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It’s been about 11 years since tragic circumstances dealt a harsh blow to a California family stranded in the snowy mountains of Oregon.

When there’s no cell signal, a personal locator beacon (PLB) can contact rescue personnel via satellite technology.

When there’s no cell signal, a personal locator beacon (PLB) can contact rescue personnel via satellite technology.

CNET Editor James Kim and his wife, Kati, along with their two children, had been visiting their friends on Thanksgiving. They said their goodbyes and started their drive home. That was when they encountered trouble on the road.

After taking a wrong turn, they ended up on a road that was rarely used and was reported to be on Bureau of Land Management land. Unfortunately, as they tried to back up off the road, their vehicle became stuck in the snow.

Thanks to a winter storm that moved in, it continued to snow and rain for the next several days, making for treacherous conditions. It not only cut off any way to get out but also wiped away any trace of their passage through the area.

What made the situation even worse was that they could not get a cell signal to make a phone call for help, although they did send out a couple of text messages (which can sometimes get through when calls can’t). This fact helped the wife and two daughters later in the story.

The Kims were stranded in the car without adequate supplies and had very little to get them through. They ran the car intermittently to keep it warm inside but eventually ran out of gas. After that, they took to burning the tires to generate enough heat to keep them warm.

Food supplies were slim to none, and the family ate crackers for a short while. Then, things became so desperate that Kati Kim breastfed her 4-year-old daughter, along with her 7-month-old daughter, as the days drew on. At this point, things were looking grim. James, the patriarch of the family, decided to head out and try to retrieve help for his family.

Clad only in tennis shoes and street clothes, James built a fire for his family and then struck out to find help. Meanwhile, rescuers were trying to ascertain their whereabouts via computer sorting of text messages against cell towers. Unfortunately, they did not arrive before James’s demise.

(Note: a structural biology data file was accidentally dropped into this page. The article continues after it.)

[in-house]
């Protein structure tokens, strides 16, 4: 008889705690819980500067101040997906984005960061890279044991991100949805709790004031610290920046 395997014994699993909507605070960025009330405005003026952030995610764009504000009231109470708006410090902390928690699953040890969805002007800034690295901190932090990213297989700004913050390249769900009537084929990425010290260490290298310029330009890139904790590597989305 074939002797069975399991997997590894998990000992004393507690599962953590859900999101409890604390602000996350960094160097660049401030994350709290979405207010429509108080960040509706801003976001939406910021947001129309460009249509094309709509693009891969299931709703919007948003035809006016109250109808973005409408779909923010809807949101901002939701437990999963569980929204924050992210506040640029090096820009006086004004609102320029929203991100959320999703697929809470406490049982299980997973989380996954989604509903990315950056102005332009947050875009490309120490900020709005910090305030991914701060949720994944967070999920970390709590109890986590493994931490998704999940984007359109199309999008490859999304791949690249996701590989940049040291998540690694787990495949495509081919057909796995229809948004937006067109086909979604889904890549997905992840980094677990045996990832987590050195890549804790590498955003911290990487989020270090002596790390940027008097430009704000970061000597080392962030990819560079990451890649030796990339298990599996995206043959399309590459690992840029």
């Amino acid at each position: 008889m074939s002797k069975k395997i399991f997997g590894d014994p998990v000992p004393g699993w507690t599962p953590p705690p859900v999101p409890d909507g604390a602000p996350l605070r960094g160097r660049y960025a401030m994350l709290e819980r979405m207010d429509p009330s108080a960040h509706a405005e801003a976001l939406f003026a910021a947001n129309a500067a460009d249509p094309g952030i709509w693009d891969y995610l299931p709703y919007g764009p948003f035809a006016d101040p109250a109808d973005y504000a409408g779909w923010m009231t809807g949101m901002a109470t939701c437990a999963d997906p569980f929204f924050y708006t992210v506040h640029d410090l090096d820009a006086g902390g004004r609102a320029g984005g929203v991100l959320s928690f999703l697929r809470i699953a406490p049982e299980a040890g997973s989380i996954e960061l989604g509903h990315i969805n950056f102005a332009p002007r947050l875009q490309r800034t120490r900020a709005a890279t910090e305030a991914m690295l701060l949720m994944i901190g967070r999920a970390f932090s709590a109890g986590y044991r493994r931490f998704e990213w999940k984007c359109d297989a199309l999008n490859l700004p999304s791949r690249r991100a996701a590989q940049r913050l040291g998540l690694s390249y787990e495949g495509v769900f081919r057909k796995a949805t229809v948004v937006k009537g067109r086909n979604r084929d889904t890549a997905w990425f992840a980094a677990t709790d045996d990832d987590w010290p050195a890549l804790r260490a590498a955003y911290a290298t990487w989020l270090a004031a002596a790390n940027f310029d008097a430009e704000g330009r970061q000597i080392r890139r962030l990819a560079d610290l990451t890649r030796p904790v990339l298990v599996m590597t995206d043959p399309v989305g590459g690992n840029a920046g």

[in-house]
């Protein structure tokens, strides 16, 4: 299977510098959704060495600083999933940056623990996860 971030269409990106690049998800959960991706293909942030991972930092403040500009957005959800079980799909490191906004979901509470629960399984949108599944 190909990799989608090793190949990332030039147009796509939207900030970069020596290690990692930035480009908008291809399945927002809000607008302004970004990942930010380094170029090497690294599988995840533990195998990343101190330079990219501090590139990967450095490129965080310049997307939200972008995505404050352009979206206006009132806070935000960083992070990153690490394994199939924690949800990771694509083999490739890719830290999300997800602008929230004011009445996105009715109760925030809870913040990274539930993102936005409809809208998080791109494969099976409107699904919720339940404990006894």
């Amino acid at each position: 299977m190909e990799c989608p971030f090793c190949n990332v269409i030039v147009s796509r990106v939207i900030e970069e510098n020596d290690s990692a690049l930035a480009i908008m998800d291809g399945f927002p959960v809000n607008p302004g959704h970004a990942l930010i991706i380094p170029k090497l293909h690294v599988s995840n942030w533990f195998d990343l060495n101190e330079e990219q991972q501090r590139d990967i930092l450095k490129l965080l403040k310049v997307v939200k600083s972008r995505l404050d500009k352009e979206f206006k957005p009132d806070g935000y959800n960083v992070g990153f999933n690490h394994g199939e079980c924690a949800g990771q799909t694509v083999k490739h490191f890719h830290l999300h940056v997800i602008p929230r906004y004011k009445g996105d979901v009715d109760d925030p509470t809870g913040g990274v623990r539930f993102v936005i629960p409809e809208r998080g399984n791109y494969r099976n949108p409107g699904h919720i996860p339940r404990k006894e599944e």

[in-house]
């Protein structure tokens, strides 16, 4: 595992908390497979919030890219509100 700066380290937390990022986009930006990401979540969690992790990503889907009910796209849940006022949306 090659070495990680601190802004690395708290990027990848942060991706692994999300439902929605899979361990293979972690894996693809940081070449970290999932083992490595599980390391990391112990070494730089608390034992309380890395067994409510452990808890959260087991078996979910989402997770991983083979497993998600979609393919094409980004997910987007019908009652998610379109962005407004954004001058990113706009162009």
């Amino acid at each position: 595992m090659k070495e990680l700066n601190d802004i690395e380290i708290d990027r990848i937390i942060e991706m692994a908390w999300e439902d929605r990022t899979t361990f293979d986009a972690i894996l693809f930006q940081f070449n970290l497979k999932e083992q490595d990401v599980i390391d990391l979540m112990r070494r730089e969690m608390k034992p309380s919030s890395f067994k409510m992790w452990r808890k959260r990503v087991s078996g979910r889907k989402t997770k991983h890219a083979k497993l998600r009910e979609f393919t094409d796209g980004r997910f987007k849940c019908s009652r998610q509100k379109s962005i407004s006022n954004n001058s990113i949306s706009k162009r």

After arriving on the scene and seeing the signal Kati Kim used—an umbrella—the rescuers finally touched down. Some immediately took off to track James Kim to see if they could find him in time. They tracked his route, which turned out to be 10.3 miles long.

Along the way, rescuers found several clothing items. Some opined that he was leaving them behind as clues, while others thought he had become more and more disoriented in the last stages of hypothermia. Either way, he was not prepared for the harsh winter weather in the mountains of Oregon and succumbed in his effort to save his family.


This is a sad story, but it does serve as a cautionary tale for those who will be traveling this winter. Whether you’re driving to a hunt or just a holiday dinner, it makes sense to have the correct and adequate supplies on hand for everyone who will be in the vehicle.

Aside from a typical survival kit, along with a knife and other tools that one would have in the wild, being prepared for this type of emergency is a bit different, because not all people involved will be skilled or old enough to “make do” with what’s on hand.

Here are some suggestions to consider for winter traveling— especially when wearing only street clothes:

  • For rural areas where a cell signal isn’t available, having a satellite connection via an emergency personal locator beacon can make all the difference for a speedy rescue.
  • Keep a week’s worth of everyone’s medication in the glove box and rotate it out at the end of the season.
  • Keep a supply of winter clothes on hand for each person, including thermal underwear, insulated hats, winter coats and pants, insulated boots and mittens.
  • Keep enough heavy wool blankets in the vehicle to cover everyone and keep them warm.
  • A three- to five-day supply of food will not only help with hunger pains; it can also warm up the body as it is digested.
  • Have extra water. It’s just as important as during the summer months.
  • Have a pot to collect and melt snow, if necessary.
  • Have multiple ways to start a fire (matches, lighter, ferro rod, etc.)
  • Keep coffee, tea or hot cocoa on hand to help warm the body.
  • Don’t let your gas tank get below half full before refueling.
  • Keep flares and flashlights/headlamps with extra batteries on hand for visibility and signaling.
  • Windshield scraper/brush
  • First aid kit
  • Maps
  • Tool kit for those with a little car repair knowledge (including passersby)
  • Jumper cables
  • Battery-operated radio for news and weather reports
  • Vehicle fire extinguisher
  • Shovel for clearing around the car
  • Tire traction mats
  • Tow straps

Not all of these items are absolutely necessary for winter driving; they are suggestions to get the thought process started. It’s a matter of storage space, skill level and personalization.

Nevertheless, no matter what, having a plan and taking even a few steps to protect you and your loved ones are great steps in the right direction.


Editor’s note: A version of this article first appeared in the November 2017 print issue of Gun World Magazine.